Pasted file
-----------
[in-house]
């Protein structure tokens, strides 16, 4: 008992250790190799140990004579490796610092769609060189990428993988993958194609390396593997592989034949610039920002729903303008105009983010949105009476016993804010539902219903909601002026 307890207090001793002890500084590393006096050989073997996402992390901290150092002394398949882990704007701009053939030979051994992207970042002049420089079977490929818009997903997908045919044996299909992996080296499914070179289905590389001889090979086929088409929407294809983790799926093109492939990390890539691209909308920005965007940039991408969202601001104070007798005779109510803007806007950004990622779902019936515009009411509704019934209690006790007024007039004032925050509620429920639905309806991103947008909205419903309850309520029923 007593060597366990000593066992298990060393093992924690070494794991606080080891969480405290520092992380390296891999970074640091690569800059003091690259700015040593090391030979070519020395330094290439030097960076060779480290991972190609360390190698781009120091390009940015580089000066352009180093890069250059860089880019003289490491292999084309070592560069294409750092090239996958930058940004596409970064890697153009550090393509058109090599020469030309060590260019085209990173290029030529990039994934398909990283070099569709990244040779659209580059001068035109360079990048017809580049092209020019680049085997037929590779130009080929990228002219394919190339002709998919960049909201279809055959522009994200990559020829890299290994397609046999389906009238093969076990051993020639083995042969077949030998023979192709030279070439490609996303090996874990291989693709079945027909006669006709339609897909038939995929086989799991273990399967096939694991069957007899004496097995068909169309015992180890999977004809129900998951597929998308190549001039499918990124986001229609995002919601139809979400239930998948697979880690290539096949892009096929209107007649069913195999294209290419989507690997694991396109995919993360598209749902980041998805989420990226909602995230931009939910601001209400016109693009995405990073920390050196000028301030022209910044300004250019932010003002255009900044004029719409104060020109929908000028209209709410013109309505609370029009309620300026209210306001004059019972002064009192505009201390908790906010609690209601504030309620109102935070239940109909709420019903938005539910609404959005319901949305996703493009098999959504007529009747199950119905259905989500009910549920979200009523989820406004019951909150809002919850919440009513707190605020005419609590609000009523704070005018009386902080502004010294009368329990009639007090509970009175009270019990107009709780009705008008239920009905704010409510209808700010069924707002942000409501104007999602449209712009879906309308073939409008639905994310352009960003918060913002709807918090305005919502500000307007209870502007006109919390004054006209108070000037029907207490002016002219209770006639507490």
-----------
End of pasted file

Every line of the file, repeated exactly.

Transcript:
[in-house]
């Protein structure tokens, strides 16, 4: 008992250790190799140990004579490796610092769609060189990428993988993958194609390396593997592989034949610039920002729903303008105009983010949105009476016993804010539902219903909601002026 307890207090001793002890500084590393006096050989073997996402992390901290150092002394398949882990704007701009053939030979051994992207970042002049420089079977490929818009997903997908045919044996299909992996080296499914070179289905590389001889090979086929088409929407294809983790799926093109492939990390890539691209909308920005965007940039991408969202601001104070007798005779109510803007806007950004990622779902019936515009009411509704019934209690006790007024007039004032925050509620429920639905309806991103947008909205419903309850309520029923 007593060597366990000593066992298990060393093992924690070494794991606080080891969480405290520092992380390296891999970074640091690569800059003091690259700015040593090391030979070519020395330094290439030097960076060779480290991972190609360390190698781009120091390009940015580089000066352009180093890069250059860089880019003289490491292999084309070592560069294409750092090239996958930058940004596409970064890697153009550090393509058109090599020469030309060590260019085209990173290029030529990039994934398909990283070099569709990244040779659209580059001068035109360079990048017809580049092209020019680049085997037929590779130009080929990228002219394919190339002709998919960049909201279809055959522009994200990559020829890299290994397609046999389906009238093969076990051993020639083995042969077949030998023979192709030279070439490609996303090996874990291989693709079945027909006669006709339609897909038939995929086989799991273990399967096939694991069957007899004496097995068909169309015992180890999977004809129900998951597929998308190549001039499918990124986001229609995002919601139809979400239930998948697979880690290539096949892009096929209107007649069913195999294209290419989507690997694991396109995919993360598209749902980041998805989420990226909602995230931009939910601001209400016109693009995405990073920390050196000028301030022209910044300004250019932010003002255009900044004029719409104060020109929908000028209209709410013109309505609370029009309620300026209210306001004059019972002064009192505009201390908790906010609690209601504030309620109102935070239940109909709420019903938005539910609404959005319901949305996703493009098999959504007529009747199950119905259905989500009910549920979200009523989820406004019951909150809002919850919440009513707190605020005419609590609000009523704070005018009386902080502004010294009368329990009639007090509970009175009270019990107009709780009705008008239920009905704010409510209808700010069924707002942000409501104007999602449209712009879906309308073939409008639905994310352009960003918060913002709807918090305005919502500000307007209870502007006109919390004054006209108070000037029907207490002016002219209770006639507490």